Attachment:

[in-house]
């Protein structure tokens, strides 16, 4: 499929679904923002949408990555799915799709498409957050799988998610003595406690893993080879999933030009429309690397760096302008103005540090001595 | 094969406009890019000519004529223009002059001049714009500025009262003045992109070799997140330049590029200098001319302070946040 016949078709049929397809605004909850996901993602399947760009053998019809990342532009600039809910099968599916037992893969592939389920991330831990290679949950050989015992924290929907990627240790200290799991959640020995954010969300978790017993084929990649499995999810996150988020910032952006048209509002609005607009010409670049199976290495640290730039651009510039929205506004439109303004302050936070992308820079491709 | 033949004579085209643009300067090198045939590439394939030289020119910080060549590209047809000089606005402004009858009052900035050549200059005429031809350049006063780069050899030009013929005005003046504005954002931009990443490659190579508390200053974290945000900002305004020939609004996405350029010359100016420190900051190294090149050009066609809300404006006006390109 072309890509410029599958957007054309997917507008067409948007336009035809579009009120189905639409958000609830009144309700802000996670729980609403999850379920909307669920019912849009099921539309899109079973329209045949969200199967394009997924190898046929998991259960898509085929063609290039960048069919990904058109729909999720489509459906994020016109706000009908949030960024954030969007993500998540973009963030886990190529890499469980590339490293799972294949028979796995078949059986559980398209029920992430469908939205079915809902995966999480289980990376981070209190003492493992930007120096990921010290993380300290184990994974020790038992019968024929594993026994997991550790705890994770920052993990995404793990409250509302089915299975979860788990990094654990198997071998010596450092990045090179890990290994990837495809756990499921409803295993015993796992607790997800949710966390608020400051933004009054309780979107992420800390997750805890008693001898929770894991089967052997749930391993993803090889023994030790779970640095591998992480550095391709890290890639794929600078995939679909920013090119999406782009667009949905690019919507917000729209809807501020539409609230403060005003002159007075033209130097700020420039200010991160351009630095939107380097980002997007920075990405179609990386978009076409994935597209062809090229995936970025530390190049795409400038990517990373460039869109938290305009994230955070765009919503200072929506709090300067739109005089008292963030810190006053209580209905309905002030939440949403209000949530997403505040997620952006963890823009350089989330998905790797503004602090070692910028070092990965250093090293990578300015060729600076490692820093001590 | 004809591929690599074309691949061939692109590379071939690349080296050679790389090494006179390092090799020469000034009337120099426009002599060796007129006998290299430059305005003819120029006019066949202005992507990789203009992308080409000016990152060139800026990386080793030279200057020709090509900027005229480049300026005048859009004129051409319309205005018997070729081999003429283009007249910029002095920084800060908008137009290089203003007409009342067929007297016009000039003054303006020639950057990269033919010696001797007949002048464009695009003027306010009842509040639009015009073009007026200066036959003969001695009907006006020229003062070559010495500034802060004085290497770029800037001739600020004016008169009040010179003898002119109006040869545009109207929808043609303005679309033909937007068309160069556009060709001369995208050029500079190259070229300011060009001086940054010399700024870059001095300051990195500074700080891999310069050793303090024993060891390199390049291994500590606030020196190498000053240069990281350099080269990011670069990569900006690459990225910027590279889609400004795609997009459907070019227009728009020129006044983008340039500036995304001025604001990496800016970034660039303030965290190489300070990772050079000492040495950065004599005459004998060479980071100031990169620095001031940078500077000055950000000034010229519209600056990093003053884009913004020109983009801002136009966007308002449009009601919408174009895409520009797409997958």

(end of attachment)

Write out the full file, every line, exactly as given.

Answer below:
[in-house]
């Protein structure tokens, strides 16, 4: 499929679904923002949408990555799915799709498409957050799988998610003595406690893993080879999933030009429309690397760096302008103005540090001595 | 094969406009890019000519004529223009002059001049714009500025009262003045992109070799997140330049590029200098001319302070946040 016949078709049929397809605004909850996901993602399947760009053998019809990342532009600039809910099968599916037992893969592939389920991330831990290679949950050989015992924290929907990627240790200290799991959640020995954010969300978790017993084929990649499995999810996150988020910032952006048209509002609005607009010409670049199976290495640290730039651009510039929205506004439109303004302050936070992308820079491709 | 033949004579085209643009300067090198045939590439394939030289020119910080060549590209047809000089606005402004009858009052900035050549200059005429031809350049006063780069050899030009013929005005003046504005954002931009990443490659190579508390200053974290945000900002305004020939609004996405350029010359100016420190900051190294090149050009066609809300404006006006390109 072309890509410029599958957007054309997917507008067409948007336009035809579009009120189905639409958000609830009144309700802000996670729980609403999850379920909307669920019912849009099921539309899109079973329209045949969200199967394009997924190898046929998991259960898509085929063609290039960048069919990904058109729909999720489509459906994020016109706000009908949030960024954030969007993500998540973009963030886990190529890499469980590339490293799972294949028979796995078949059986559980398209029920992430469908939205079915809902995966999480289980990376981070209190003492493992930007120096990921010290993380300290184990994974020790038992019968024929594993026994997991550790705890994770920052993990995404793990409250509302089915299975979860788990990094654990198997071998010596450092990045090179890990290994990837495809756990499921409803295993015993796992607790997800949710966390608020400051933004009054309780979107992420800390997750805890008693001898929770894991089967052997749930391993993803090889023994030790779970640095591998992480550095391709890290890639794929600078995939679909920013090119999406782009667009949905690019919507917000729209809807501020539409609230403060005003002159007075033209130097700020420039200010991160351009630095939107380097980002997007920075990405179609990386978009076409994935597209062809090229995936970025530390190049795409400038990517990373460039869109938290305009994230955070765009919503200072929506709090300067739109005089008292963030810190006053209580209905309905002030939440949403209000949530997403505040997620952006963890823009350089989330998905790797503004602090070692910028070092990965250093090293990578300015060729600076490692820093001590 | 004809591929690599074309691949061939692109590379071939690349080296050679790389090494006179390092090799020469000034009337120099426009002599060796007129006998290299430059305005003819120029006019066949202005992507990789203009992308080409000016990152060139800026990386080793030279200057020709090509900027005229480049300026005048859009004129051409319309205005018997070729081999003429283009007249910029002095920084800060908008137009290089203003007409009342067929007297016009000039003054303006020639950057990269033919010696001797007949002048464009695009003027306010009842509040639009015009073009007026200066036959003969001695009907006006020229003062070559010495500034802060004085290497770029800037001739600020004016008169009040010179003898002119109006040869545009109207929808043609303005679309033909937007068309160069556009060709001369995208050029500079190259070229300011060009001086940054010399700024870059001095300051990195500074700080891999310069050793303090024993060891390199390049291994500590606030020196190498000053240069990281350099080269990011670069990569900006690459990225910027590279889609400004795609997009459907070019227009728009020129006044983008340039500036995304001025604001990496800016970034660039303030965290190489300070990772050079000492040495950065004599005459004998060479980071100031990169620095001031940078500077000055950000000034010229519209600056990093003053884009913004020109983009801002136009966007308002449009009601919408174009895409520009797409997958």